or not, for computers the only way to obtain semantic information is via
structure analysis.

Let's take the example above: if the need of having optional inline
images in the article text is acknowledged by the group that manages the
contracts between the concern islands, they decide to update these
contracts.

This would result in:

 a) granting the writer the freedom to "connect" more images to the
article.
 b) create a presentation logic that would coherently reshape the
text/image layout depending on the availability and number of images in
the text.

PROs are:

 1) concerns are fully separated: the editor simply indicates the
collection of images to insert, their sequential order and their textual
description (useful also for semantic image searching). The visual
designer and the usability manager are in full control of what goes on.

 2) abstraction is imposed on the writer: having the freedom to indicate
where to locate images, give them the ability to "contextualize" this
information in the article. For example, they could write something like
"as you see in the image on the left", which inherently places concern
overlap in a place where only human semantic analysis can resolve it. In
fact, the WebTV version of the same text, for example, might display the
image in a subsequent screen, not on the left and not even on the side.

CONs are:

 1) as it happens all times you change a contract, both sides have to
update. This normally results in higher immediate costs and might not be
immediately recognized as a way to reduce future efforts.

 2) the editing system must be *much* more flexible than currently
available solutions (even commercial) or each schema requires a
specifically written editor.

Don't get me wrong: there are cases where full-freedom is a good thing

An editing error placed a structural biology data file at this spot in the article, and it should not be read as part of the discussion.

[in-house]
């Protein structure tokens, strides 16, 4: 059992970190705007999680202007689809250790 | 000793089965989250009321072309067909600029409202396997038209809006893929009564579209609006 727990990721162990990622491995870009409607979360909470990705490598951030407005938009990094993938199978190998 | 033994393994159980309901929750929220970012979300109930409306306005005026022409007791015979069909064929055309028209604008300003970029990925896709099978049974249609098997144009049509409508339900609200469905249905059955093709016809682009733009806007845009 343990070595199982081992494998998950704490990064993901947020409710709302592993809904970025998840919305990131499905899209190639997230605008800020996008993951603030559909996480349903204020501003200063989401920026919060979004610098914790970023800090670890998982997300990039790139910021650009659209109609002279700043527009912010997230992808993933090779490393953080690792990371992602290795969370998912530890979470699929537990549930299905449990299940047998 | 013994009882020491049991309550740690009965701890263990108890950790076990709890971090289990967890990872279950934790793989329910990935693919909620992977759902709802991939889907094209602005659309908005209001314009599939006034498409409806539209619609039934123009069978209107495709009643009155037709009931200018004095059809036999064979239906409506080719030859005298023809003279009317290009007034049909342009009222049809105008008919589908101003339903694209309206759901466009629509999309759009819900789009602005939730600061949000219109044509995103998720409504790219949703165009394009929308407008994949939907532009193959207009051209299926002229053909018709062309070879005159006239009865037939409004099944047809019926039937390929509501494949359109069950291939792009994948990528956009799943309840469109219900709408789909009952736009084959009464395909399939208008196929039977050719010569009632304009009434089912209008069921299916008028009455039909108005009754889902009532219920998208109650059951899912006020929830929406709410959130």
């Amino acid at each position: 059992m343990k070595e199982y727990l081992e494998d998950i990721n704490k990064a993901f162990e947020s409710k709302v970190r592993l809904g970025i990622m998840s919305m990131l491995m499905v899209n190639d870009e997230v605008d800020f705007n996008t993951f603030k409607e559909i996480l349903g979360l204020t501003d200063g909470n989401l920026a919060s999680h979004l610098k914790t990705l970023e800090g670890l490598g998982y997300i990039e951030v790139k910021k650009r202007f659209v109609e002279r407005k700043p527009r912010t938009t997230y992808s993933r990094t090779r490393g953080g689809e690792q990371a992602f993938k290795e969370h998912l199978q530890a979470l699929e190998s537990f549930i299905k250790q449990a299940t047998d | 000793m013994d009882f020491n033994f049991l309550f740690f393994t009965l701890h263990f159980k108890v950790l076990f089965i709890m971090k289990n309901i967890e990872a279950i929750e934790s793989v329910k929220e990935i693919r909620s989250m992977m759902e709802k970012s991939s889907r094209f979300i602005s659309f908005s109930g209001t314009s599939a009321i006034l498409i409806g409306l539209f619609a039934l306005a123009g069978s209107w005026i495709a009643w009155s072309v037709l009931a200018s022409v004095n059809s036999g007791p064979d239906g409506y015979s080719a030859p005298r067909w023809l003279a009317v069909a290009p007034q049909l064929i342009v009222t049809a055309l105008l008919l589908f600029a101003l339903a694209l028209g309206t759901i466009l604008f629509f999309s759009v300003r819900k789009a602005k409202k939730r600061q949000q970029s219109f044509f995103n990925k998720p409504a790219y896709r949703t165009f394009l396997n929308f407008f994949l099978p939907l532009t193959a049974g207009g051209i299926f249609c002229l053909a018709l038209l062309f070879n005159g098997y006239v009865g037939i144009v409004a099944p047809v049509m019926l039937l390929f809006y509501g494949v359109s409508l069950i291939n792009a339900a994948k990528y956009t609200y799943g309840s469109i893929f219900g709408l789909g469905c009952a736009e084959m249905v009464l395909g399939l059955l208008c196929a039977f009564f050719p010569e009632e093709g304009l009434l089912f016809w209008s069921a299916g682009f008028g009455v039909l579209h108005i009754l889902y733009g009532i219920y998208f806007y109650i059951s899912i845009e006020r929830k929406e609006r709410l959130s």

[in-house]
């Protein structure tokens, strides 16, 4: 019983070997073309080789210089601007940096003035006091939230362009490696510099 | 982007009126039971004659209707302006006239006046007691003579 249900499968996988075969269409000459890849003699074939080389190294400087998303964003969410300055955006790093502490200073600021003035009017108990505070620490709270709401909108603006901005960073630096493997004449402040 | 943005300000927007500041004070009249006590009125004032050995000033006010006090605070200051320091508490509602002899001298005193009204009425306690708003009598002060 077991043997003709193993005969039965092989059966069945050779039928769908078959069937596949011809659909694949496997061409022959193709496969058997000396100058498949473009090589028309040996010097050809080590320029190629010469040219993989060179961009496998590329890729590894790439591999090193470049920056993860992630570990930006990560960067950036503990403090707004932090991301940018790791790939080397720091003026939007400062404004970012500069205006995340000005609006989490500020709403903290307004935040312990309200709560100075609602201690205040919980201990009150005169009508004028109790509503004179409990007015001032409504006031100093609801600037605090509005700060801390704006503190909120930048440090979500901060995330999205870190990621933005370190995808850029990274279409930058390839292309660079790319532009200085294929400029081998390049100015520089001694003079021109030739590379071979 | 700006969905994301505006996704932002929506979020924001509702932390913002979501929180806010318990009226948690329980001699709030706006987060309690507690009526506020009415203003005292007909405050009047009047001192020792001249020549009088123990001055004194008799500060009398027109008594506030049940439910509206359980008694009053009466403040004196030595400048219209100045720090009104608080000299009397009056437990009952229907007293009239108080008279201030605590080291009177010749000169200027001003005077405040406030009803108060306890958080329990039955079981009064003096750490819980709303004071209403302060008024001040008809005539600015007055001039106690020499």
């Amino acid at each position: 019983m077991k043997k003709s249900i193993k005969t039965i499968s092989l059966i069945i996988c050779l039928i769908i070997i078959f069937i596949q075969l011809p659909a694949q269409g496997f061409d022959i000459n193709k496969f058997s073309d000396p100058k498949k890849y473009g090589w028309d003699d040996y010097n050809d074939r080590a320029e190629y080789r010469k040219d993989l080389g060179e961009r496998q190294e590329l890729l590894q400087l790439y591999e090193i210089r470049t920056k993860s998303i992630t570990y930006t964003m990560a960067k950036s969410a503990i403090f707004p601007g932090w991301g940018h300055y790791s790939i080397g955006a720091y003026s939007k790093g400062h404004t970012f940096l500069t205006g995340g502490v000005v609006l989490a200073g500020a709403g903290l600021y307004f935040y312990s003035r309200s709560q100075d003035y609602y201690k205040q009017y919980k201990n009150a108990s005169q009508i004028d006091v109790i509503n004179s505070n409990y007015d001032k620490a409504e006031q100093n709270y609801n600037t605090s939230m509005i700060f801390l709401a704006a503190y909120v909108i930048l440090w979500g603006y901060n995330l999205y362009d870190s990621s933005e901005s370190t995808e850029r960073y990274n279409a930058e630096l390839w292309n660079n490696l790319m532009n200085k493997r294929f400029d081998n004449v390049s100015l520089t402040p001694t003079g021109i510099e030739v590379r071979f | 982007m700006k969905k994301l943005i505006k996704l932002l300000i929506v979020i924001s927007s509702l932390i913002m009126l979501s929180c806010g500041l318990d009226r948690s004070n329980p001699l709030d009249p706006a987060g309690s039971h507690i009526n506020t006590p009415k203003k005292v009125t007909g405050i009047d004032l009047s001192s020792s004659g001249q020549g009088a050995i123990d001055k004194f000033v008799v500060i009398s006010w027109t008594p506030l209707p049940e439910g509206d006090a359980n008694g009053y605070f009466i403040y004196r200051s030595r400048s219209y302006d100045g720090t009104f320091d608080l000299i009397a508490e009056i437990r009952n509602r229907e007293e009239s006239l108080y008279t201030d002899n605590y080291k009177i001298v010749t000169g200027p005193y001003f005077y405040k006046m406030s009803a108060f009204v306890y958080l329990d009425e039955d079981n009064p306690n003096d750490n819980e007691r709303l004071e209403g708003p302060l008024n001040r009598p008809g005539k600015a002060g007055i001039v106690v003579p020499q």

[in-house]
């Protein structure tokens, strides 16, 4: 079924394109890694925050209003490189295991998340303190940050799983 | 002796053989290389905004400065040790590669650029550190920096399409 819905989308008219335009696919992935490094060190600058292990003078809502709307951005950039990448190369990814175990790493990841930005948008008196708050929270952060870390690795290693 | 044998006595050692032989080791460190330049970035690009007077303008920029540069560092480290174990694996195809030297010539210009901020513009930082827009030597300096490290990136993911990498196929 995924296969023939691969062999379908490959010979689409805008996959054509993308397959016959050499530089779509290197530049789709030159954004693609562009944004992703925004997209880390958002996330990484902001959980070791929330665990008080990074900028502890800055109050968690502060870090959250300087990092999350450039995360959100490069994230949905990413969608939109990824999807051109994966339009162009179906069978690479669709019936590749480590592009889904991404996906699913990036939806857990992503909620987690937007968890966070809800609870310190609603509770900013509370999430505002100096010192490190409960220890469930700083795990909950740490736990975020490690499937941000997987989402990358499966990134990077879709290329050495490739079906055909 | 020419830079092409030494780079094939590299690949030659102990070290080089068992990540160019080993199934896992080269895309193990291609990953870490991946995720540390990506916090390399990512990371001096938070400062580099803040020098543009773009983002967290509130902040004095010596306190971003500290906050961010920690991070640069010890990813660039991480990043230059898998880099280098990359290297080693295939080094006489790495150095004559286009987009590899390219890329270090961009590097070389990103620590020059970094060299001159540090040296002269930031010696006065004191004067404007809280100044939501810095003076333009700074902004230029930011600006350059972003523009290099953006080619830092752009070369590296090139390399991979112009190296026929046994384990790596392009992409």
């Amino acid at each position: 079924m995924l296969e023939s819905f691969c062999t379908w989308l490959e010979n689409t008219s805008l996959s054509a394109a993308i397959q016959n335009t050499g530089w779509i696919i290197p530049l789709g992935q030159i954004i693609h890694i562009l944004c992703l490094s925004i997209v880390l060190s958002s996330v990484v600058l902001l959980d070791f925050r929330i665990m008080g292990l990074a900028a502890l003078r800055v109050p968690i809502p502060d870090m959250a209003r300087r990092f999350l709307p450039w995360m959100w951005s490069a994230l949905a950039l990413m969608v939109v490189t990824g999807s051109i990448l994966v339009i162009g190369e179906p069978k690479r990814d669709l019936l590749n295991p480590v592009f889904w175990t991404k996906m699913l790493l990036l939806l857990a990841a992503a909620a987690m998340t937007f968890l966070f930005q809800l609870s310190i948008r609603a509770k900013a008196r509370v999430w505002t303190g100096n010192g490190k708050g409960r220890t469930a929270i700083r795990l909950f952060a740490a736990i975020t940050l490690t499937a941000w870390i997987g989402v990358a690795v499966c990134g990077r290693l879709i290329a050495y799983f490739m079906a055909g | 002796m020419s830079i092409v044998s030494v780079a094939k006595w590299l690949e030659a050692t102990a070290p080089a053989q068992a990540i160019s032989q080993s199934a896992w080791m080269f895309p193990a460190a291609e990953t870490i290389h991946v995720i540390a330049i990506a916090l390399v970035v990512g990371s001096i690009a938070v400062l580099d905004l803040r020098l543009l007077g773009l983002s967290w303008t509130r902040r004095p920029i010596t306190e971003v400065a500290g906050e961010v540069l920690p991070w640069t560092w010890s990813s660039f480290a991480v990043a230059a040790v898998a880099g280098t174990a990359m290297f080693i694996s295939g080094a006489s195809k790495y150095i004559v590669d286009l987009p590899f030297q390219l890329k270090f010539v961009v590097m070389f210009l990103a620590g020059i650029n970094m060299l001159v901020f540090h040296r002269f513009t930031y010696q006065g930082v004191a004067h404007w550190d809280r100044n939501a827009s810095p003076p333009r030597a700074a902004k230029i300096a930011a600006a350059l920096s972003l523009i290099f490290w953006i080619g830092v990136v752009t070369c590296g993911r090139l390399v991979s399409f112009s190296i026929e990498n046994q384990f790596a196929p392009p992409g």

(where the art designer and the content editor are the *same* person),
but, as a general rule, creating a fully-featured WYSIWYG editor and
restrict it only on those parts of the page that are considered
_content_ is an extremely dangerous approach.

For sure, an incredibly limiting one since the publishing environments
who really need a serious CMS (and are willing to pay its price!!) are
those who normally need extremely serious editing solutions.

During my journey, I've seen more than one commercial effort that spent
months creating a visual editor based on simplified docbook semantics...
than later failed miserably as a content writing tool, despite its
simplicity of use compared to other solutions (think XMetal, for
example).

Why so? Too much freedom and too few visual contextualization.

The editor I'd like to have is an editor composed for the specific user,
on the specific schema, on the specific context. It's a server-side
generated editor. And this is why I love the contentEditing capabilities
of IE 5.5 because they are granular to the single element and allow me
to restrict the content editing commands that the writer has.

Of course, I'd also love to be able to add more abstract semantic
capabilities to those editing commands (instead of hardcoding even good
sematnic HTML into it) and I think Mozilla will be the key for this.

So, yes, I do see cases where having few "freeform WYSIWYG" content
islands inside a fixed page make sense, but it's absolutely *not*
something I would be willing to pay for. :)

-- 
Stefano Mazzocchi      One must still have chaos in oneself to be
                          able to give birth to a dancing star.
<stefano@apache.org>                             Friedrich Nietzsche